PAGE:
San Pablo Chinatown Online Exhibit

In the 1860’s, before downtown development reached north of 14th Street, early Oakland Chinese pioneers created Chinatown communities in the area of Telegraph and San Pablo Avenue.
Articles from various local Chinese newspapers on the history of San Pablo Chinatown. Click on each image to view.
In 1857, the federal government surveyed Oakland. At that time, most of Oakland’s buildings were at the south end of Broadway, where the first town began. The San Pablo Avenue Chinatown pioneers would settle near the pond to the left of Lake Merritt.

USGS Coastal Survey Map of 1857. Click on the image to view.

Oaklander Edward W. Chew, son of crusading newspaper publisher Ng Poon Chew (1866-1931), recorded the history of Oakland’s early Chinese pioneers. He published the history in the Oakland Tribune in 1952, in a special article for the city’s 100-year anniversary.

By the mid-1860’s, Edward Chew wrote, “the official ‘Chinatown'” in Oakland was north of town, on the east side of Telegraph between 16th and 17th streets.

Around 1867, a fire destroyed the Telegraph Chinatown. When city authorities prevented them from rebuilding, these early Oaklanders created a new Chinatown along the east side of San Pablo, in an area between today’s 19th and 20th streets. The surrounding land was mostly farmland with some residencies.

This 1859 Whitcher map shows almost all downtown development stopped south of 14th street. In the late 1960’s, after forcing the Telegraph Avenue Chinatown to relocate, city officials extended Broadway north of 14th street.

1859 Whitcher Map. Click on the image to view.

Historical documents sometimes give misleading impressions. For example, even the official new map of Oakland in 1868 drew through the Chinatown area roads that would not exist until years later.

When the roads were to be built, the City Council ordered to have all unnamed property owners or tenants who were “in the way” to move, offering these tenants only $1 in compensation. (source: Oakland City Council Resolutions, Volume 1).

Official Map of Oakland, 1868. Click on the image to view.

Artist interpretation of Oakland in 1870. Click on the image to view.


In 1872, City Hall changed locations, moving from a storefront at 8th and Broadway to where it now stands, near the corner of Broadway and 14th street.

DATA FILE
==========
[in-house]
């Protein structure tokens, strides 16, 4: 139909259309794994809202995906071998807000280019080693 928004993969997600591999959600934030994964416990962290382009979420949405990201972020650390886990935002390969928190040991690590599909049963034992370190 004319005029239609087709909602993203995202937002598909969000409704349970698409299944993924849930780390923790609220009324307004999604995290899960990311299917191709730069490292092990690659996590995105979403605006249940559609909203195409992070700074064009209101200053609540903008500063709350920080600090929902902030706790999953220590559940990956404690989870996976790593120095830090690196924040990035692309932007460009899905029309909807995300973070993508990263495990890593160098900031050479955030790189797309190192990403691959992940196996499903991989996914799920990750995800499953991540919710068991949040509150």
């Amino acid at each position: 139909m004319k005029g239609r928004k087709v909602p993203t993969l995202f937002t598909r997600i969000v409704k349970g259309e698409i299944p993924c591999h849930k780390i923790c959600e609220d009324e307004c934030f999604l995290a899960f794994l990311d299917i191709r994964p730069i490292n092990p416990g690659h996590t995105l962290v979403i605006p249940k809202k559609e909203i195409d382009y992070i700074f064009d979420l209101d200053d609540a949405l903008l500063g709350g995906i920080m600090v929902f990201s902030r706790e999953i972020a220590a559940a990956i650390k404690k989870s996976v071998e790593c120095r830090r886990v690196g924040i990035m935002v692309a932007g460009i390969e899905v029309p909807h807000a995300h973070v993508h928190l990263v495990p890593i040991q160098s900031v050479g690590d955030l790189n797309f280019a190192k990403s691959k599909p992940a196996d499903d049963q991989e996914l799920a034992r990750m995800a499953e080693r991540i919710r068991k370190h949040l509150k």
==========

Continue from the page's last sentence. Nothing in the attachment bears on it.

A photographer stood on Washington Street to take this picture of the new City Hall’s 14th street side. The area north of the City Hall was still largely rural.

Photo courtesy of Oakland Public Library, Oakland History Room. Click on the image to view.

The new City Hall location greatly increased the value of real estate along San Pablo. The same year City Hall opened, city authorities “consigned” the San Pablo Chinatown residents to a new location on 2nd street.

Many Chinatown residents resisted the move. Even three years after Chinatown residents were relocated, the Oakland Tribune had released an article claiming that the Chinatown must move in order to increase the value of the surrounding area. (Oakland Tribune, March 13, 1875).

Click on the image to view.

The 1870 census shows San Pablo Avenue Chinatown residents’ first names. According to the census-taker, their occupations included working on the railroad or in the quarry, and running a laundry. At least 23 men worked as independent farmers.

Click on the image to view.

Accusations of “blight”…
It was common at the time for people trying to gain control of real estate in or nearby Chinatown to call it a “plague-spot” or “blight.” This also occurred in the cities of Alameda, Berkeley, San Francisco and San Jose.

Various articles described the Chinatowns as “plague-spots,” “diseased,” and “Black Spots.” Click on the images to view.

When city officials of the 1800’s displaced the residents of the San Pablo Avenue Chinatown, they were clearing space for redevelopment that included a fancy two-story Victorian across the street on the west side of San Pablo, a set of plain storefronts, and upstairs residencies on the east side.

Over 125 years later, these buildings still stand, bringing testimony and commemoration of the history of Oakland’s early Chinese pioneers.

Click on the image to view.

End of online exhibit.

This research was conducted by Anna Naruta, UC Berkeley Scholar in 2005.



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